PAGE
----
Originally ran in the July 1, 1971 edition of the Illinois Valley News
Mr. and Mrs. Herbert Higgins, Dick George Road, took their guests Mr. and Mrs. C.N. McDaniel and Bill Harmon for a Sunday afternoon drive to the Oregon Caves. They were enthusiastic over the many rhododendrons in bloom on the way to the Caves. Later they drove over the Waldo R
Mrs. Leta James called me Sunday morning, June 27, to wish me a happy birthday, before I could call to wish her a happy birthday. Her son Ray drove her to Gold Hill to visit her son and his wife, Earl and Emily, and her brother, Andrew Stevens. And while they were in Gold Hill her daughter and son-in-law, Flora and Myron Terpening and children Wanda and Glen, took a birthday cake for a surprise, then intended to take her up to the Caves. They waited for some time, but she did not return until quite late. So, the birthday cake was a day late, but appreciated, nevertheless.
And I had a happy, busy day on my birthday too. (But I am not going to tell you how old I am – just give you a little hint – I lined up with all the other school children to see President Taft when he went the length of Seventh Street in Riverside, Calif). I went to Sunday school and church in the morning and Phayo took me out for dinner. At 2 o’clock I participated in the dedication of the landscaping and fountain at the Illinois Valley Branch of the Josephine County Library and watched the unveiling of the plaque which honors the Charter Members of the Garden Club. After the dedication, we went to the Silver Tea given by the DAR at the museum.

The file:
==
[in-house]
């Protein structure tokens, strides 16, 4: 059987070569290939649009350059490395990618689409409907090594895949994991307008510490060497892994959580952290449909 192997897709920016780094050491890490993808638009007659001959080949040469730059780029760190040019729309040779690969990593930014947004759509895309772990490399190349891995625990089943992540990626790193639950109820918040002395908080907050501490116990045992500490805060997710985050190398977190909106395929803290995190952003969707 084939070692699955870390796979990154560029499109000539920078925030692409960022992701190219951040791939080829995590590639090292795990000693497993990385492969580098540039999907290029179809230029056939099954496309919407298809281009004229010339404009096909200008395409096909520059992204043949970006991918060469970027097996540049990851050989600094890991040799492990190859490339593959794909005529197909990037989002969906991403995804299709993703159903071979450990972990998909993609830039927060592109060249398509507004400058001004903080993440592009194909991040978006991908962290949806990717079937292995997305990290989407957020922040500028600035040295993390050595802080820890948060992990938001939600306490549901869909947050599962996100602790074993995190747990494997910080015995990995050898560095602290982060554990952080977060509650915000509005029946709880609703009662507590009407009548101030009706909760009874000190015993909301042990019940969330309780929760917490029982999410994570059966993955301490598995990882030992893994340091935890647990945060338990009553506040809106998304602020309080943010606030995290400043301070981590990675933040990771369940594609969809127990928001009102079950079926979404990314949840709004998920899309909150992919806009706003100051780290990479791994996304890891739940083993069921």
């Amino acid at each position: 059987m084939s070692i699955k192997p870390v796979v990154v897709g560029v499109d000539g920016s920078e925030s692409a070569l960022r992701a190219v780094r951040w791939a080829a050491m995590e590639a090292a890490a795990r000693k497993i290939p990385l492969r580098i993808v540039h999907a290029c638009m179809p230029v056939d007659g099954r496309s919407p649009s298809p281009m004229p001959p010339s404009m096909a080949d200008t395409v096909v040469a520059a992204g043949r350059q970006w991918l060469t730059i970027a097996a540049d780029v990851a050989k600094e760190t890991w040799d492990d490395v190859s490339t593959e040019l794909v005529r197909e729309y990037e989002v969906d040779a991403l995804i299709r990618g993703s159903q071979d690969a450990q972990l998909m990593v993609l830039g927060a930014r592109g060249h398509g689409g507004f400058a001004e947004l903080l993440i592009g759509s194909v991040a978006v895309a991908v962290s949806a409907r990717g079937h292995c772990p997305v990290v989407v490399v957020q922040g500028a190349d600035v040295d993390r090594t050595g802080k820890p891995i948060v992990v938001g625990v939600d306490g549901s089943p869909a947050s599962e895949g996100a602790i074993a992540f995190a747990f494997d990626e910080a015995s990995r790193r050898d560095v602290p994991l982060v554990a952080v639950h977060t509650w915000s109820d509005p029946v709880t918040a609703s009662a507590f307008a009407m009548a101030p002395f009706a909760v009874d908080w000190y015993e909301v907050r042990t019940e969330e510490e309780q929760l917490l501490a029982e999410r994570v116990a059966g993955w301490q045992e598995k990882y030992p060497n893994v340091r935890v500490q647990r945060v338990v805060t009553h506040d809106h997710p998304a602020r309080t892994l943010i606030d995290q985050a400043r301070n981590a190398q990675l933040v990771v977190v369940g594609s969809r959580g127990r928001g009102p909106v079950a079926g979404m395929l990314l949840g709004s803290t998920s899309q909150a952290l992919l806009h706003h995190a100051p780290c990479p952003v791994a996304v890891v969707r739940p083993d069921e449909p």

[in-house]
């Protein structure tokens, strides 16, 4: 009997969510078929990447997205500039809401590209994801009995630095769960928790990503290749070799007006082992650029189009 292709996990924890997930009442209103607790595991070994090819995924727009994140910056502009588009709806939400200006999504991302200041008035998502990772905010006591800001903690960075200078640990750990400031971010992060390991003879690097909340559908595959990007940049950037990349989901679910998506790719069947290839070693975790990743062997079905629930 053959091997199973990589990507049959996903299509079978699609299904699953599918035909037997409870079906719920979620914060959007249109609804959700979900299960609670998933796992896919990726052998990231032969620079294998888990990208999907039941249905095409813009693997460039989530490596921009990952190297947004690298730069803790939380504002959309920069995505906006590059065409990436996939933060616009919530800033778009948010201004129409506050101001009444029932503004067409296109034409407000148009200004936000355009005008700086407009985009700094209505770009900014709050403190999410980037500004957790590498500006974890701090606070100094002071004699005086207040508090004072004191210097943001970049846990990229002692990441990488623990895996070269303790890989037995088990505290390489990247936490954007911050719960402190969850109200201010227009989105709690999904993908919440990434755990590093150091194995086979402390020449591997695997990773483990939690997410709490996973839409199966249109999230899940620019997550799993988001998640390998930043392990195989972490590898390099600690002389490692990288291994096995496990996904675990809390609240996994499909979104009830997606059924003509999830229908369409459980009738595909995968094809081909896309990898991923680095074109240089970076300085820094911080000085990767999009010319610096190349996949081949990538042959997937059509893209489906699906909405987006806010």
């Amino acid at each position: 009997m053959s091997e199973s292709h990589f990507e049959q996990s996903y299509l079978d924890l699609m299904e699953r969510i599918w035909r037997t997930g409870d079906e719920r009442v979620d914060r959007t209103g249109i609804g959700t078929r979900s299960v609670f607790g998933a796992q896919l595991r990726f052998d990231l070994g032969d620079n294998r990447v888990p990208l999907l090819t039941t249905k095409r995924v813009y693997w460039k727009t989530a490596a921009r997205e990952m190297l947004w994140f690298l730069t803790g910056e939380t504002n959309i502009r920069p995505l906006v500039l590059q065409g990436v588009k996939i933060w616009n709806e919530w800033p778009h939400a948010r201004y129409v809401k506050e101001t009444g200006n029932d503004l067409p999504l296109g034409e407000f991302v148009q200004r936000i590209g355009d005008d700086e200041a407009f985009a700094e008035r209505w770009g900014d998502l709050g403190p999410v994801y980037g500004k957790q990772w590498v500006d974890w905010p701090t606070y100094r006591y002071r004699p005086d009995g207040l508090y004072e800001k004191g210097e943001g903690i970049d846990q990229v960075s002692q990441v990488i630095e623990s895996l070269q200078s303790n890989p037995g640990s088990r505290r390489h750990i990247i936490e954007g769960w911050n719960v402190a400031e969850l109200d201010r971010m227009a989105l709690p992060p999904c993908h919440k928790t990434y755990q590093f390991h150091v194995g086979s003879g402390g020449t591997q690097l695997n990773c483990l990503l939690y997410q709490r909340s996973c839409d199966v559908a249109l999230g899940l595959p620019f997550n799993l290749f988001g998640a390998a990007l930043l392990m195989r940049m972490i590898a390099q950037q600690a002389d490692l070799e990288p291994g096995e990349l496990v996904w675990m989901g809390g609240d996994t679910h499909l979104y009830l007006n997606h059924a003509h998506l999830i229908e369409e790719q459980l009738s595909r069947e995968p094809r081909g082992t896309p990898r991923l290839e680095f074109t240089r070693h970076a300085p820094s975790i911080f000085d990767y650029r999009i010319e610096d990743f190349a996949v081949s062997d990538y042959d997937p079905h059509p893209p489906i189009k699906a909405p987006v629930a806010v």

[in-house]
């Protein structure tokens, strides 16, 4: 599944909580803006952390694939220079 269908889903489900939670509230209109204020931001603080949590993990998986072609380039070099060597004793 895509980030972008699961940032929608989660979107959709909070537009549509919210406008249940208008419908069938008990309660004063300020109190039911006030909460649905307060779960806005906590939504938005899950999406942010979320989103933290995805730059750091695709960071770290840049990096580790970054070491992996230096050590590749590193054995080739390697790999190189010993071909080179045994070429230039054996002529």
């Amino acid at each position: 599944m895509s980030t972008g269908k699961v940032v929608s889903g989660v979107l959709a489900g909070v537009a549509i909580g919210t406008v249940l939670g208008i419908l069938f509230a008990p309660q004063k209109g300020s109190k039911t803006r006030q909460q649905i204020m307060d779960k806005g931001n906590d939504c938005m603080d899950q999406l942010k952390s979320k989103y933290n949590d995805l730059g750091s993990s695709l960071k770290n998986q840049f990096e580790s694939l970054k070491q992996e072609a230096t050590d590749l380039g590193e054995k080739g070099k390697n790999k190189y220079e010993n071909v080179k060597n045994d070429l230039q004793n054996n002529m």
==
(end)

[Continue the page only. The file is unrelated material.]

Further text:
Lucille Floyd introduced us to members of the DAR and told them that Phayo had recently received papers tracing his lineage to Henry Haller, born in 1720 and who was Wagon Master General in the Continental Army during the Revolutionary War. While viewing the doll collection and other interesting displays we met some friends, Mr. and Mrs. Willard Street, Cheney Creek Road, Wilderville. They reminded us that they had wanted to take us in their Jeep to Allentown Cemetery.
Phayo and his sister Iona had been there several years ago, but I had never been because I can’t walk that far on such rough ground. We decided that right then was as good a time as any, so up the hill and over the narrow, lumpy road we went, but our driver was very careful for which I was thankful. We found the cemetery fenced and an arch over the entrance with the name and date of the cemetery, some of the headstones which had fallen down had been cemented upright, and the big white cross was upright too.
“Curly” told us much of the history of the cemetery and the whole area where houses and mines had been located and stories of the miners and showed us maps and copies of early day papers. When we got home it was nearly dark and we found a note saying we had had visitors but they would be back in an hour. They came within a few minutes after we returned. We welcomed Bill and Esther Mepham, Turlock, Calif. They were on their way to Vancouver, Canada for a two weeks vacation and stopped overnight with us. They have visited us several times before. Bill is the other grandfather of our grandchildren. Kevin, Wendy and Michael Mepham.